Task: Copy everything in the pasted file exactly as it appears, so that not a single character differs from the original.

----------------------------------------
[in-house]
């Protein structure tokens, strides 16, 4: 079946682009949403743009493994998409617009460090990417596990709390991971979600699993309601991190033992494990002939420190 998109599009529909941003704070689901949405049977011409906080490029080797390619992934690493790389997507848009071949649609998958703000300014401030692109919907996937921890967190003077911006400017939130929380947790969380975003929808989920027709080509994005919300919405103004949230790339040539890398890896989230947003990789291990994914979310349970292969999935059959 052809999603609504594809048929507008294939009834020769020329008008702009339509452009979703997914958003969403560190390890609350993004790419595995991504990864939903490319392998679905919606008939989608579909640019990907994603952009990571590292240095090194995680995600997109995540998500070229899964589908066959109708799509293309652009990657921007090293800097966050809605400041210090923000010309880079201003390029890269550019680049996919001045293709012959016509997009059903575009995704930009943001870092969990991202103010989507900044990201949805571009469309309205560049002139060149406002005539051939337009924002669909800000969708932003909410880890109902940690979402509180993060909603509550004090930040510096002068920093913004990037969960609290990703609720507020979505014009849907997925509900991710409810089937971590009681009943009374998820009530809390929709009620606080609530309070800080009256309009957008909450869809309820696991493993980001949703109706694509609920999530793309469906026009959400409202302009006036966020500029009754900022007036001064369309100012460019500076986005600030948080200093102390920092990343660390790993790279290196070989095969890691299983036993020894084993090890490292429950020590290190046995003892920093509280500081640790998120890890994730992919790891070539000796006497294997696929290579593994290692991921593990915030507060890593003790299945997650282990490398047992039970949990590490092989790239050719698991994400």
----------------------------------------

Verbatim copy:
[in-house]
């Protein structure tokens, strides 16, 4: 079946682009949403743009493994998409617009460090990417596990709390991971979600699993309601991190033992494990002939420190 998109599009529909941003704070689901949405049977011409906080490029080797390619992934690493790389997507848009071949649609998958703000300014401030692109919907996937921890967190003077911006400017939130929380947790969380975003929808989920027709080509994005919300919405103004949230790339040539890398890896989230947003990789291990994914979310349970292969999935059959 052809999603609504594809048929507008294939009834020769020329008008702009339509452009979703997914958003969403560190390890609350993004790419595995991504990864939903490319392998679905919606008939989608579909640019990907994603952009990571590292240095090194995680995600997109995540998500070229899964589908066959109708799509293309652009990657921007090293800097966050809605400041210090923000010309880079201003390029890269550019680049996919001045293709012959016509997009059903575009995704930009943001870092969990991202103010989507900044990201949805571009469309309205560049002139060149406002005539051939337009924002669909800000969708932003909410880890109902940690979402509180993060909603509550004090930040510096002068920093913004990037969960609290990703609720507020979505014009849907997925509900991710409810089937971590009681009943009374998820009530809390929709009620606080609530309070800080009256309009957008909450869809309820696991493993980001949703109706694509609920999530793309469906026009959400409202302009006036966020500029009754900022007036001064369309100012460019500076986005600030948080200093102390920092990343660390790993790279290196070989095969890691299983036993020894084993090890490292429950020590290190046995003892920093509280500081640790998120890890994730992919790891070539000796006497294997696929290579593994290692991921593990915030507060890593003790299945997650282990490398047992039970949990590490092989790239050719698991994400």